Last edited 30 Aug 2017

Jugendstil architecture

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Jugendstil is a type of Art Nouveau architecture that emerged in the late-19th and early-20th centuries.

The aim of Art Nouveau was to escape the eclectic historical styles that had come to dominate the late-19th century and so modernise design. Inspiration was drawn from both organic and geometric forms, merging flowing, natural designs with more angular and rigid contours.

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As the Art Nouveau movement spread through Europe it evolved in different forms in different countries – Style Moderne in France, Secession Style in Austria, and Jugendstil in Germany.

The Latvian capital of Riga is the most celebrated Jugendstil city in the world, with a large concentration of buildings designed in the style – roughly one-third of all the buildings in the city centre. The reason the style is so prevalent is that at the height of the Art Nouveau period, Riga was experiencing a financial boom. At the same time, restrictions were lifted on the construction of masonry buildings outside the Old City fortified walls. Accordingly, most of Riga’s Jugendstil buildings date from between 1904 and 1914.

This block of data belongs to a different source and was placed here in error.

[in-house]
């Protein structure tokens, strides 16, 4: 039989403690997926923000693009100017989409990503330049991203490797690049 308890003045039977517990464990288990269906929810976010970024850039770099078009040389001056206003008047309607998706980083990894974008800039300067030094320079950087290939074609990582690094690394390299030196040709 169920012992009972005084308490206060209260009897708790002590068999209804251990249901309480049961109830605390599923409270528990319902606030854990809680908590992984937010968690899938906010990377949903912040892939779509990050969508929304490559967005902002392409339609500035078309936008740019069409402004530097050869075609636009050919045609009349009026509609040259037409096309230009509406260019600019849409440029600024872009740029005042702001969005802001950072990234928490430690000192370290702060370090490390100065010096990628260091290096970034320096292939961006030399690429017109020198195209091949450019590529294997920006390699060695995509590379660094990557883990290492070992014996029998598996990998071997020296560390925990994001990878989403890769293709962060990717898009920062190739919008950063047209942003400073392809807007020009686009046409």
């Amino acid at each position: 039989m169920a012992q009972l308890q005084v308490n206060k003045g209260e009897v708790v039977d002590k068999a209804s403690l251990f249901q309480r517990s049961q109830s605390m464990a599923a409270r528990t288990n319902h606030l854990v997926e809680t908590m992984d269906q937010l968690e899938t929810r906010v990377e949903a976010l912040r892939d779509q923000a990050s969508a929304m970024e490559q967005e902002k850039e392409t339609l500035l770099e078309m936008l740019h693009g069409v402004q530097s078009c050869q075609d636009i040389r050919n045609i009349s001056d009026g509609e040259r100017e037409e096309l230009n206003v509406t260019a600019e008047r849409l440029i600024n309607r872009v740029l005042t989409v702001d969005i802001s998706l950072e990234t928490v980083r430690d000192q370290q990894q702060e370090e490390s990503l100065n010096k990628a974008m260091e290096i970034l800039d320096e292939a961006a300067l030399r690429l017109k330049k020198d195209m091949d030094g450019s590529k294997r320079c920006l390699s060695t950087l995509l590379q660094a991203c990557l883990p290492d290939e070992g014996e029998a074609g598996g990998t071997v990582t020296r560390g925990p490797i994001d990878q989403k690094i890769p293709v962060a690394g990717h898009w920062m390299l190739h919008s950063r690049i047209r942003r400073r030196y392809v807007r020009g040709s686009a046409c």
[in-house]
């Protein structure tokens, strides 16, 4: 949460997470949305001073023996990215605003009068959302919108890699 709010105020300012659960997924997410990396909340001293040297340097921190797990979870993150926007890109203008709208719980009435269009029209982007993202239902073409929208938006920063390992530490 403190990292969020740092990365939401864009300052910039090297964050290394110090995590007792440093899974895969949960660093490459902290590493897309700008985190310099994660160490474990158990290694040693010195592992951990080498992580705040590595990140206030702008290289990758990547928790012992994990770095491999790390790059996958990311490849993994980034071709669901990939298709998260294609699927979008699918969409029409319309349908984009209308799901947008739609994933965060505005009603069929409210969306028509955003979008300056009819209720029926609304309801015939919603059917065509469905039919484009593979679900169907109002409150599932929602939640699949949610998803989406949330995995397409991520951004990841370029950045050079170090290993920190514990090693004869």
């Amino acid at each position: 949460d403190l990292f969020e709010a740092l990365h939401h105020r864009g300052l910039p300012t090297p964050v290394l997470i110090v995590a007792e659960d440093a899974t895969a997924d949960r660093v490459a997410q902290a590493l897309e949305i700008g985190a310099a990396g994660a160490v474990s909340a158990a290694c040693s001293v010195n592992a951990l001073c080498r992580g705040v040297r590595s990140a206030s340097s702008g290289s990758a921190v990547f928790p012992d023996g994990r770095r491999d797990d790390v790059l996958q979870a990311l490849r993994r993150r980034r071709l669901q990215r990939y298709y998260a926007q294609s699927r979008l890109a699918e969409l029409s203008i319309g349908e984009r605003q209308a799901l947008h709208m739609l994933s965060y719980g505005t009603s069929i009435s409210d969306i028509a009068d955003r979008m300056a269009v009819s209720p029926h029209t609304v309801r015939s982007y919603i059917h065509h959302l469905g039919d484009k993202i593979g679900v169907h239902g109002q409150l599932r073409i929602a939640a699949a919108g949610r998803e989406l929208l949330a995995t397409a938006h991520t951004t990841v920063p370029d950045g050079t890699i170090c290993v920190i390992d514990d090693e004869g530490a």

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One of the most prolific and revered Jugendstil architects was Mikhail Eisenstein, who is particularly well known for his highly-ornamental three-storey apartment buildings on Alberta iela. One example features a massive woman’s face, a screaming woman, a satyr, and large busts of Lady Liberty.

On other buildings, entrances are guarded by sphinx, and windows are shaped like large keyholes. At the corner or Elizabetes and Antonijas streets, one of the city’s most famous buildings features a blue façade with long faces at the top (see below).

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